Lime Hazards in Soil Stabilization

Rainfall is generally plentiful during late winter and early spring. Higher temperatures allow the ground to absorb the rain rather than freezing above ground. This eventually saturates the soil and can cause it to become very unstable. Soil can then flow easily and have little-to-no compressive strength. That means the soil won’t support weight, allowing objects to sink into it.

Wet, unstable soil can pose safety hazards during construction. One method of stabilization is the use of calcium hydroxide (commonly known as lime). This chemical, combined with the moisture in the soil, will make a firm, concrete-like mixture that will stabilize the soil.

While the use of lime is sometimes necessary, it comes with its own set of health and safety hazards. The OSHA Safety Data Sheet lists the following hazards when using lime:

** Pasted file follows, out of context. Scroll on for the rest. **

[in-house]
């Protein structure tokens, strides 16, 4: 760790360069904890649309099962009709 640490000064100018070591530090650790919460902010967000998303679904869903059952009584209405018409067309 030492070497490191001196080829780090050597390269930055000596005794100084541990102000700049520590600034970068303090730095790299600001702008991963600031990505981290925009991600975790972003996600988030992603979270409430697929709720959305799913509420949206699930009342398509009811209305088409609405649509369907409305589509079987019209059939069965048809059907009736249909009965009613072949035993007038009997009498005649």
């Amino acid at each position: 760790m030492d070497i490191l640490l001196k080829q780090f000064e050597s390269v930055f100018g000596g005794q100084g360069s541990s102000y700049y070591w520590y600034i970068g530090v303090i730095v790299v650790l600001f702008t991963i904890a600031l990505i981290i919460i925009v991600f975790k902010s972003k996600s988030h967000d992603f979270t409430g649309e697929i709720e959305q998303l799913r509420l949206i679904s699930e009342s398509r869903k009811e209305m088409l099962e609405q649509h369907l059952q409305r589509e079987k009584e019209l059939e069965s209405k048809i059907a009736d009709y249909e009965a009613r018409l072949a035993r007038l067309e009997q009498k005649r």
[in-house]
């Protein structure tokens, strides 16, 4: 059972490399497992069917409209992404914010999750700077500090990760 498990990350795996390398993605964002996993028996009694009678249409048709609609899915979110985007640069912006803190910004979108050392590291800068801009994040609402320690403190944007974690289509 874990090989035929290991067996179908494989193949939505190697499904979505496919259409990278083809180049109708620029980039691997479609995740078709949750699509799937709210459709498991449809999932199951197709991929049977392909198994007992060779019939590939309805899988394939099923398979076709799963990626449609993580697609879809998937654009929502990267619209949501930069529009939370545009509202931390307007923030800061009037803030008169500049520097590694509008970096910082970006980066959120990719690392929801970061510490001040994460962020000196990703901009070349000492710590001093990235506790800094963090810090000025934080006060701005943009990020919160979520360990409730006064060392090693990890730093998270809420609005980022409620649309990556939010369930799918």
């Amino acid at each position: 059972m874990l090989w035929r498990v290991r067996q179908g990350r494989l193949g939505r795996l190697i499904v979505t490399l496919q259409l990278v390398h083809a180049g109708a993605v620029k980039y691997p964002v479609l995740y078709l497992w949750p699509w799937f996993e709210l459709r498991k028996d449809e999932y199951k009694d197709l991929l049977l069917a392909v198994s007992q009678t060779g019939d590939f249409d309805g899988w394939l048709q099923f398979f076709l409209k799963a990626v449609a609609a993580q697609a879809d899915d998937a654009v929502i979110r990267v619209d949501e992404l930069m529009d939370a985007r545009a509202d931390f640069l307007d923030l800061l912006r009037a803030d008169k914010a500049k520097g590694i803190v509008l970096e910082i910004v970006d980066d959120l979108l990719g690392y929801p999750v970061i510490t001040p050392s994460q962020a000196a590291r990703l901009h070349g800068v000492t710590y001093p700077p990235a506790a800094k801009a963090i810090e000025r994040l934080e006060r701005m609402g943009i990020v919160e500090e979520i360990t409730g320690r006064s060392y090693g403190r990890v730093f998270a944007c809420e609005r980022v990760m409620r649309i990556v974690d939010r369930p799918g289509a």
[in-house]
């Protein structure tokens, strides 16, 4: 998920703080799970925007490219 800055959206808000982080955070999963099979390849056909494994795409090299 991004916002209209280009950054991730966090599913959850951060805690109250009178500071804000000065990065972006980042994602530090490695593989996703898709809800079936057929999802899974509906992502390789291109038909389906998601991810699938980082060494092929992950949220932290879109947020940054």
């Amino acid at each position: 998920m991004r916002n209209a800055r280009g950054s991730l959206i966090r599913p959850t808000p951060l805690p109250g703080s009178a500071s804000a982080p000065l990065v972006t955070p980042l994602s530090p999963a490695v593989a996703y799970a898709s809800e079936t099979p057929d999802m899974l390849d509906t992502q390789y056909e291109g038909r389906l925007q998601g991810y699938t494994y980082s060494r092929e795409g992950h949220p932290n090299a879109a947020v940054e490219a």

• Lime is a dry, powdery substance that can produce significant dust. This dust can be a severe irritant to the skin and the mucus membranes of the eyes, mouth and lungs. Keep skin covered as much as possible (including face, neck and wrists).
  • Lime dust can remove the skin’s natural oils, causing cracked skin. In severe cases, over prolonged periods of time, this can lead to open fissures of the skin and severe bleeding.
  • Eye irritation from lime dust can cause intense watering of the eyes. Prolonged exposure can potentially cause lesions and even blindness.
  • Inhaling lime dust may lead to irritation of breathing passages, coughing and sneezing.
  • If ingested, lime can cause pain, vomiting, bleeding, diarrhea, a drop in blood pressure, collapse, and in prolonged cases, it can cause a perforation of the esophagus or stomach lining.
  • Almost all varieties of lime powder contain some crystalline silica dust as well, which may result in respiratory disease, including silicosis, pneumoconiosis and pulmonary fibrosis.

Lime has many beneficial uses in construction but we must handle it with care. Avoid contact with skin; use the appropriate respirator; and wash well after any exposure. This is the best defense against the hazards lime can cause.